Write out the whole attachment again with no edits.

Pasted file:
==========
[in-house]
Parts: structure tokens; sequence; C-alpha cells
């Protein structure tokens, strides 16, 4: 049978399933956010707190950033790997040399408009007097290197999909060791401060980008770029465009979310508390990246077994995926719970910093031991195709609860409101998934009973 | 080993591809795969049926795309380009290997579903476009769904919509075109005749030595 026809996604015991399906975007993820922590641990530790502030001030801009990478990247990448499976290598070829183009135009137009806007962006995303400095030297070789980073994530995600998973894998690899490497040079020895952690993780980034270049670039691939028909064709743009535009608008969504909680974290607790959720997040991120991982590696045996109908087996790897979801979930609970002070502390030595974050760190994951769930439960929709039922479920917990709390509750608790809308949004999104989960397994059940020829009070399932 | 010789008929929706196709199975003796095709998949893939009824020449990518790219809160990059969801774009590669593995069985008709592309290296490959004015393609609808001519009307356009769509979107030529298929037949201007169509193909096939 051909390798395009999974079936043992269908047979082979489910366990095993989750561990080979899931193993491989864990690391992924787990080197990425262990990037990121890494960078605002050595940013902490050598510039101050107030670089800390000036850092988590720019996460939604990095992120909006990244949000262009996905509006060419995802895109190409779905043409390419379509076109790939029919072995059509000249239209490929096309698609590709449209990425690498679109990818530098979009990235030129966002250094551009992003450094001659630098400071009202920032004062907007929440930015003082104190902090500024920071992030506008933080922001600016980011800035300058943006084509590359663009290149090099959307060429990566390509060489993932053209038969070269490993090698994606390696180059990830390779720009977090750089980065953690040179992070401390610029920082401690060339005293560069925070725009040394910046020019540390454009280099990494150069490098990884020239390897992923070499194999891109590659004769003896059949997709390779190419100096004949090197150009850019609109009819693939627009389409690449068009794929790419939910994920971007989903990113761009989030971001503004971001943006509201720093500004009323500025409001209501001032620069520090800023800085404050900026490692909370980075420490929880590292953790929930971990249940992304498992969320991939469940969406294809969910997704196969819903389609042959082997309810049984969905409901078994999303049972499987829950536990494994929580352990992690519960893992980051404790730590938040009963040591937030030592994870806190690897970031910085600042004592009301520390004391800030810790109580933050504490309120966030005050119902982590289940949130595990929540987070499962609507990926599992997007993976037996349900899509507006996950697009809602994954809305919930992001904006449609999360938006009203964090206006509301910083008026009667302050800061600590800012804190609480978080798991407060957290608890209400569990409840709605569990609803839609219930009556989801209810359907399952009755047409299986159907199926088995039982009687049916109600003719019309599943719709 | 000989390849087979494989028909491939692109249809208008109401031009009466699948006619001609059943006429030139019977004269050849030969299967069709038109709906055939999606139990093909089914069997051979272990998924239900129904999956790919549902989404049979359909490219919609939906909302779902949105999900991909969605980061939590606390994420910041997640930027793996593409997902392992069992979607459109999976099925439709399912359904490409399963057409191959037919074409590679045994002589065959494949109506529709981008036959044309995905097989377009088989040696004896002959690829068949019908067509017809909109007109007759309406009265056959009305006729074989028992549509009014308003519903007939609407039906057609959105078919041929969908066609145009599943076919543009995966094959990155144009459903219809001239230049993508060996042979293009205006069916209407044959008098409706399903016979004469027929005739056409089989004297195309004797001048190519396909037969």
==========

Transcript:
[in-house]
Parts: structure tokens; sequence; C-alpha cells
């Protein structure tokens, strides 16, 4: 049978399933956010707190950033790997040399408009007097290197999909060791401060980008770029465009979310508390990246077994995926719970910093031991195709609860409101998934009973 | 080993591809795969049926795309380009290997579903476009769904919509075109005749030595 026809996604015991399906975007993820922590641990530790502030001030801009990478990247990448499976290598070829183009135009137009806007962006995303400095030297070789980073994530995600998973894998690899490497040079020895952690993780980034270049670039691939028909064709743009535009608008969504909680974290607790959720997040991120991982590696045996109908087996790897979801979930609970002070502390030595974050760190994951769930439960929709039922479920917990709390509750608790809308949004999104989960397994059940020829009070399932 | 010789008929929706196709199975003796095709998949893939009824020449990518790219809160990059969801774009590669593995069985008709592309290296490959004015393609609808001519009307356009769509979107030529298929037949201007169509193909096939 051909390798395009999974079936043992269908047979082979489910366990095993989750561990080979899931193993491989864990690391992924787990080197990425262990990037990121890494960078605002050595940013902490050598510039101050107030670089800390000036850092988590720019996460939604990095992120909006990244949000262009996905509006060419995802895109190409779905043409390419379509076109790939029919072995059509000249239209490929096309698609590709449209990425690498679109990818530098979009990235030129966002250094551009992003450094001659630098400071009202920032004062907007929440930015003082104190902090500024920071992030506008933080922001600016980011800035300058943006084509590359663009290149090099959307060429990566390509060489993932053209038969070269490993090698994606390696180059990830390779720009977090750089980065953690040179992070401390610029920082401690060339005293560069925070725009040394910046020019540390454009280099990494150069490098990884020239390897992923070499194999891109590659004769003896059949997709390779190419100096004949090197150009850019609109009819693939627009389409690449068009794929790419939910994920971007989903990113761009989030971001503004971001943006509201720093500004009323500025409001209501001032620069520090800023800085404050900026490692909370980075420490929880590292953790929930971990249940992304498992969320991939469940969406294809969910997704196969819903389609042959082997309810049984969905409901078994999303049972499987829950536990494994929580352990992690519960893992980051404790730590938040009963040591937030030592994870806190690897970031910085600042004592009301520390004391800030810790109580933050504490309120966030005050119902982590289940949130595990929540987070499962609507990926599992997007993976037996349900899509507006996950697009809602994954809305919930992001904006449609999360938006009203964090206006509301910083008026009667302050800061600590800012804190609480978080798991407060957290608890209400569990409840709605569990609803839609219930009556989801209810359907399952009755047409299986159907199926088995039982009687049916109600003719019309599943719709 | 000989390849087979494989028909491939692109249809208008109401031009009466699948006619001609059943006429030139019977004269050849030969299967069709038109709906055939999606139990093909089914069997051979272990998924239900129904999956790919549902989404049979359909490219919609939906909302779902949105999900991909969605980061939590606390994420910041997640930027793996593409997902392992069992979607459109999976099925439709399912359904490409399963057409191959037919074409590679045994002589065959494949109506529709981008036959044309995905097989377009088989040696004896002959690829068949019908067509017809909109007109007759309406009265056959009305006729074989028992549509009014308003519903007939609407039906057609959105078919041929969908066609145009599943076919543009995966094959990155144009459903219809001239230049993508060996042979293009205006069916209407044959008098409706399903016979004469027929005739056409089989004297195309004797001048190519396909037969």